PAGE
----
“I wasn’t sure, but all these people wanted me to come here,” he said. In the meantime, Diane became pastor at St. Thomas, and the couple moved to the parsonage in Charles Town. They live there with their 9-month old son and two dogs, Maple and Louie.

“Every person in both our congregations is amazed that it all worked out,” he said.

Pastor Matt wants to continue St. John’s tradition of serving Martinsburg, a tradition which has been around for two and half centuries. He walks around the historic church with wonder, pointing out the bullet hole the building sustained in the Civil War. The church’s historical facade has been shielded with a modern glass front to preserve it.

The church dates back to 1775, and the current building was erected in the 1850s. Stained glass windows bear the names of prominent church members over the years. In the musical nook is a Moller organ, with its massive pipes shielded by a wooden screen. The pews bear the same carved wooden pattern as those in the rural Gettysburg church where Pastor Matt served.

Pastor Matt looks at the musical nook with wonder. “We put a lot of effort into our musical ministry,” he said. “On Sunday mornings, the sanctuary is filled with music.”Musical heritage in the Lutheran church runs deep. “Martin Luther wrote many hymns, and our liturgy has always been very musical,” he said. He wishes he had more time to play music, but he still brings out his guitar to play for the children of the Mustard Seed Child Care. This busy child care is one of the church’s ministries.

Pastor Matt’s days are filled with visiting members of his congregation. “One of the most important things I do is hospital visits,” he said. “If people are having surgery, I try to be there or stop over. One of the most important things about being a pastor is showing up.”

Preaching also takes up much of his time. He spends hours polishing his sermons, making sure they are theologically sound and easy to follow. He often writes it at the Daily Grind in Martinsburg, where the background noise helps him focus.”Nowadays, the average churchgoer may only attend once a month,” he said. “You used to be able to have a bad week, but nowadays, you have one shot, or you could lose them.”Church member Ralph Baker, who has attended the church for over 35 years, enjoys Pastor Matt’s sermons. “Most certainly,” he said.

Doug Widmyer, who has attended the church for about 70 of his 87 years, said he’s impressed with Pastor Matt’s first 18 months at the church. “He’s very good at visitation to the hospital or shut-ins,” Widmyer said. “That’s a big plus.”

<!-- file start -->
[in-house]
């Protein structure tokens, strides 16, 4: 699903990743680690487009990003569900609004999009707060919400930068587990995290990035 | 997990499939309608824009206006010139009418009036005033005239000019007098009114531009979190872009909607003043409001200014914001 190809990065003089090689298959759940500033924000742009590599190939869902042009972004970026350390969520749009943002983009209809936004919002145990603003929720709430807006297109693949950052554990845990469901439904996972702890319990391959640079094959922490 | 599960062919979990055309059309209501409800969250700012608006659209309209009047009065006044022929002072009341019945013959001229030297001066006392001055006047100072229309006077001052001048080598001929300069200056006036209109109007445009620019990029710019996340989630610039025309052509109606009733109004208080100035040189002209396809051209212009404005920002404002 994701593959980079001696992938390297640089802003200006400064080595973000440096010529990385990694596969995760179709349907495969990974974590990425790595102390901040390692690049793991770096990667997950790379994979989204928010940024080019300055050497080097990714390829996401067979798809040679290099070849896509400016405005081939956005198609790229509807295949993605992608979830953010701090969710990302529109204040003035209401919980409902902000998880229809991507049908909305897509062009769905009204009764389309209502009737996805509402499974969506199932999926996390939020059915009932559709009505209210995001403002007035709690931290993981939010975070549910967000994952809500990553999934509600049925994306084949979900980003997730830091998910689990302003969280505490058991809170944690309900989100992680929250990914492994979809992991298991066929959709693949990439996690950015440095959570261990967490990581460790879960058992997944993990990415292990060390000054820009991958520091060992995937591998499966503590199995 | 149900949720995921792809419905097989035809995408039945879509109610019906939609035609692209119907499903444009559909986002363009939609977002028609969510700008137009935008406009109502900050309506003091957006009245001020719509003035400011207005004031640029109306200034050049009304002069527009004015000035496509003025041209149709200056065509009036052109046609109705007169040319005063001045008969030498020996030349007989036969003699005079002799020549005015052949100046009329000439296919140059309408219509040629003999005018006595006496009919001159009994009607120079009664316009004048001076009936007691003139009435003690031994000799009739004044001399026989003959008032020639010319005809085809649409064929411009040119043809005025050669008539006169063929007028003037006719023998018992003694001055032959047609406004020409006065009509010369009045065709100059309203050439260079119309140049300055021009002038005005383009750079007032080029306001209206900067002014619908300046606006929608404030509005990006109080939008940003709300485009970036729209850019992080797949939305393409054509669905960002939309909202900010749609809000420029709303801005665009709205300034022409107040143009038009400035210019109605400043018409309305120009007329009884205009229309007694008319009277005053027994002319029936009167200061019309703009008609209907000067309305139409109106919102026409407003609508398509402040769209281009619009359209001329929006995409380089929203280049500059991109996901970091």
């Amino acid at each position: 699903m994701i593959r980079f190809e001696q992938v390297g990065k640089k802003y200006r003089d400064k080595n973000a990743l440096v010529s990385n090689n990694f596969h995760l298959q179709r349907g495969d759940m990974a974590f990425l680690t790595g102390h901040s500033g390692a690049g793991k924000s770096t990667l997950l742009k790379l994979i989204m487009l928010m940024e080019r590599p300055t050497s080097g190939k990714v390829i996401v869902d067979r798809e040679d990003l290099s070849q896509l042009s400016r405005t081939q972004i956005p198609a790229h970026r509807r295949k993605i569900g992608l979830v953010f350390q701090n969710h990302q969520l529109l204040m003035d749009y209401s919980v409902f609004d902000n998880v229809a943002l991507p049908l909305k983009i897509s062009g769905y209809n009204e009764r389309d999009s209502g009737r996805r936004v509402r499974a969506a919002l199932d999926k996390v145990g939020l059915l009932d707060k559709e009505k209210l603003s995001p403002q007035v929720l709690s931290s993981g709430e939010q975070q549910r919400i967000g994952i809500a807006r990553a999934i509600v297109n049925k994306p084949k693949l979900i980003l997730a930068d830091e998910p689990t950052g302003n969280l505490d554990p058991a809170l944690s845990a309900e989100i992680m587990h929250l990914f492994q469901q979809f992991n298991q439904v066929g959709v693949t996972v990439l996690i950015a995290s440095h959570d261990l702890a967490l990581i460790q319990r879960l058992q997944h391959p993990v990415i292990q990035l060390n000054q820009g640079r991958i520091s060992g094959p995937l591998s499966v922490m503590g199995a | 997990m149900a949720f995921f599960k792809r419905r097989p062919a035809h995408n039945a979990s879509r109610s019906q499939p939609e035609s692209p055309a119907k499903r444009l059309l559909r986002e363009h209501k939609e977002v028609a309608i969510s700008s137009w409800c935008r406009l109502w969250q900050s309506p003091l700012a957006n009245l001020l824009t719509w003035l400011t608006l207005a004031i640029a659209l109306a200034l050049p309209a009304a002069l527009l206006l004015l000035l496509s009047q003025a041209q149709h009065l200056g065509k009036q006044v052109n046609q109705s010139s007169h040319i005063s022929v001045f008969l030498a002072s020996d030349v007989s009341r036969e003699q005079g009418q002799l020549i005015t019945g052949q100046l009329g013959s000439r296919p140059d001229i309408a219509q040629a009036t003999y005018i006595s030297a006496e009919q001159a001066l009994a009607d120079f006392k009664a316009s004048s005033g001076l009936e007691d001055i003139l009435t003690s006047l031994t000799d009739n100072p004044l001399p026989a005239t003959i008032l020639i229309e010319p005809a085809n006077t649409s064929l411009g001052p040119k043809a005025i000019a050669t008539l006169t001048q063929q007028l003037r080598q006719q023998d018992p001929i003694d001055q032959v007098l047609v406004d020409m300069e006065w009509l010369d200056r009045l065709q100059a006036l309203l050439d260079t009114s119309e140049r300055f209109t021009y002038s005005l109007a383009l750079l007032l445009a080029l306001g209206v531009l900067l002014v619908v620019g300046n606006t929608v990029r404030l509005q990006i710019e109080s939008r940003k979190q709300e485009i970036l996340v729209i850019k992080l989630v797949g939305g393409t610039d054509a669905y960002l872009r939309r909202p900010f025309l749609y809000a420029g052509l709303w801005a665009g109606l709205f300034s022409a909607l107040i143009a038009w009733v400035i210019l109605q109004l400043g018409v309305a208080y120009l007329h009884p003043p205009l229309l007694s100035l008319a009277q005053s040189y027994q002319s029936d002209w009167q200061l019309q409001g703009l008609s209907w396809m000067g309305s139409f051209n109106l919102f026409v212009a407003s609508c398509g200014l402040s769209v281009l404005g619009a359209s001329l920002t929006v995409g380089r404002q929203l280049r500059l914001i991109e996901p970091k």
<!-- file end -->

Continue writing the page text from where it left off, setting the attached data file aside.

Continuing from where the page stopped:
Pastor Matt also preaches interesting sermons and gives good funeral sermons, “if there is such a thing as a good funeral,” Widmyer said. “He stays with the family.”

Pastor Matt recently collaborated with other established downtown Martinsburg churches, Trinity Episcopal and First Presbyterian, to do a Palm Sunday procession. “It was fun,” he said. “I got to stop traffic in all my vestments and cope.”The churches expected 25 people to show up, and instead they got 100. “We’ve been talking about what the three of us could do together,” he said. “We liked the Palm Sunday event. We’ll be sticking with that every year.”

The average age of St. John’s members is on the older side, he said. People tend to go away from church attendance once they are confirmed, often not returning until they have families of their own. “Which is why building a relationship is so important,” he said. “We want to give them the tools to know they will always have a church here waiting for them to help them face the world.”

The Mustard Seed Child Care helps the church connect with young families, he said.

Building relationships is one of the most important thing a pastor can do, and that goes for congregations large and small. “I never thought I’d work for this large of a congregation,” he said.

There are about 300 members of the church, with about 125 who come each Sunday. “I get up every day, excited for what awaits me, and I go to bed at night not sure if I got everything done,” he said.